Image Credit & Copyright: Don Goldman, Astrodon Imaging (http://www.astrodonimaging.com) in collaboration with Dietmar Hagar (http://www.stargazer-observatory.com) and Paul Mortfield (http://www.backyardastronomer.com)
The Fetus Nebula (NGC 7008) is a planetary nebula of about 1.3 light-year across, located some 2,800 light-years away from Earth in the northern constellation of Cygnus (the Swan). It is approaching us at approximately 75.7 kilometers per second.
Despite their name, planetary nebulae have nothing to do with planets. The name of planetary nebulae arose in the 18th century because of the visual similarity between some round planetary nebulae and the planets Uranus and Neptune when viewed through small optical telescopes. The name has stuck even though modern telescopes make it obvious that these objects are not planets at all, but the glowing gassy outer layers thrown off by a hot dying star.
When a star with a mass up to eight times that of the Sun runs out of fuel at the end of its life, it blows off its outer shells and begins to lose mass. This allows the hot, inner core of the star (collapsing from a red giant to a white dwarf) to radiate strongly, causing this outward-moving cocoon of gas to glow brightly. Planetary nebulae can show complex structures, as the ejection of mass from the star is uneven in both time and direction.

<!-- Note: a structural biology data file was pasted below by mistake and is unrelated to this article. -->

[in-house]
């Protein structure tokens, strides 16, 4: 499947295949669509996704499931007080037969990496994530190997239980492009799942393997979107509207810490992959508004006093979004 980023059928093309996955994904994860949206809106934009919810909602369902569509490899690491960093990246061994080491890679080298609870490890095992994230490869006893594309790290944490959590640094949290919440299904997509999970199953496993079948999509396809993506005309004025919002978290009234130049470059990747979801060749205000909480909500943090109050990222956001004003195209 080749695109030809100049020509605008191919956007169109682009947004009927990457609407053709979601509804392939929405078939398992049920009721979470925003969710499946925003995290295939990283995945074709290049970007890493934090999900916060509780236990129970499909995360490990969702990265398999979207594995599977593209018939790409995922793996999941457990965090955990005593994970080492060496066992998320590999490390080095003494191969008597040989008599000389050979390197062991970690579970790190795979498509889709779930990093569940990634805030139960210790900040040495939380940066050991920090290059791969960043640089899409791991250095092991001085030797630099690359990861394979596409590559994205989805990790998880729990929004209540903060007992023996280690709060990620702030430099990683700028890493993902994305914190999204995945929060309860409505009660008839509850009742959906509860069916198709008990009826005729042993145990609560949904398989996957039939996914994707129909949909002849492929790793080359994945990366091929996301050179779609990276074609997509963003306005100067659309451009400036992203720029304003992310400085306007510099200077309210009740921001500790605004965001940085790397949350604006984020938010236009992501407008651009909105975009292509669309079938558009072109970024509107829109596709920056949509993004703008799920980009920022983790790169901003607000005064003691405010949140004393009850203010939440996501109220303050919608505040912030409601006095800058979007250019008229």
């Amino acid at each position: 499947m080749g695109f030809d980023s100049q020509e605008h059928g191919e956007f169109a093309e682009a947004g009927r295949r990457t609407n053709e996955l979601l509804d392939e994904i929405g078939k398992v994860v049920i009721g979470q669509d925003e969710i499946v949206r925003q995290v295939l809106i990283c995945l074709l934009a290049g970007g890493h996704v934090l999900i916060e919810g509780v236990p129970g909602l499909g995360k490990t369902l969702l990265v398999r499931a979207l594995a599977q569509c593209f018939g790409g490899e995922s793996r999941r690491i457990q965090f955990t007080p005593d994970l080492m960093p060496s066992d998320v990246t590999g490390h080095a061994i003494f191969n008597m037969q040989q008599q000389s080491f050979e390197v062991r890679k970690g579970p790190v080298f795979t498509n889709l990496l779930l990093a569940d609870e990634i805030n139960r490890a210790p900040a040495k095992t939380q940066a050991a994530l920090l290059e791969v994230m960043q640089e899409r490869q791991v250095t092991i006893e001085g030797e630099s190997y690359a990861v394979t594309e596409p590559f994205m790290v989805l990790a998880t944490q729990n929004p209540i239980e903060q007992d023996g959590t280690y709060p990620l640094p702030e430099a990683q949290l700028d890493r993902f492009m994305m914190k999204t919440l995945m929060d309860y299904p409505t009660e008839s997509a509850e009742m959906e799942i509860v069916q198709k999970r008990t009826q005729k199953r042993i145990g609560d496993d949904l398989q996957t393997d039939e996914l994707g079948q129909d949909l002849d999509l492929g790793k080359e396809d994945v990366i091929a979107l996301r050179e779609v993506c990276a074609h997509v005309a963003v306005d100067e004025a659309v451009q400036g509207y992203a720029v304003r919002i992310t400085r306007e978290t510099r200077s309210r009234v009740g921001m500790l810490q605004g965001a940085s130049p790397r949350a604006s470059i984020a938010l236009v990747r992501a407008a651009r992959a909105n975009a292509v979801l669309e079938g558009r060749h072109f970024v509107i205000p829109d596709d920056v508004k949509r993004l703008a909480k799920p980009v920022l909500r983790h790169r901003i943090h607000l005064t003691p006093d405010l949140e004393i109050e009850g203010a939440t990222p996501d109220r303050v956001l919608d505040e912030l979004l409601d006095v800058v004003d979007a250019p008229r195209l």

They last for only about 10,000 years, a fleeting episode in the 10-billion-year lifespan of Sun-like stars. So, over the next several thousand years, the Fetus Nebula will gradually disperse into space, and then the white dwarf will cool and fade away for billions of years. Our own Sun is expected to undergo a similar fate, but fortunately this will not occur until some 5 billion years from now.
The different layers are probably due to two different outflows of gas and dust by the central star, which is in fact a binary system. Even amateur telescopes can easily resolve out this central white dwarf star and bright areas in the outer shell.
This image, that includes an unrelated gold and blue binary star system – known as HJ 1606 – just below the Fetus Nebula, was created by the combination of broad band and narrow band images from two different telescopes, on different dates in 2008.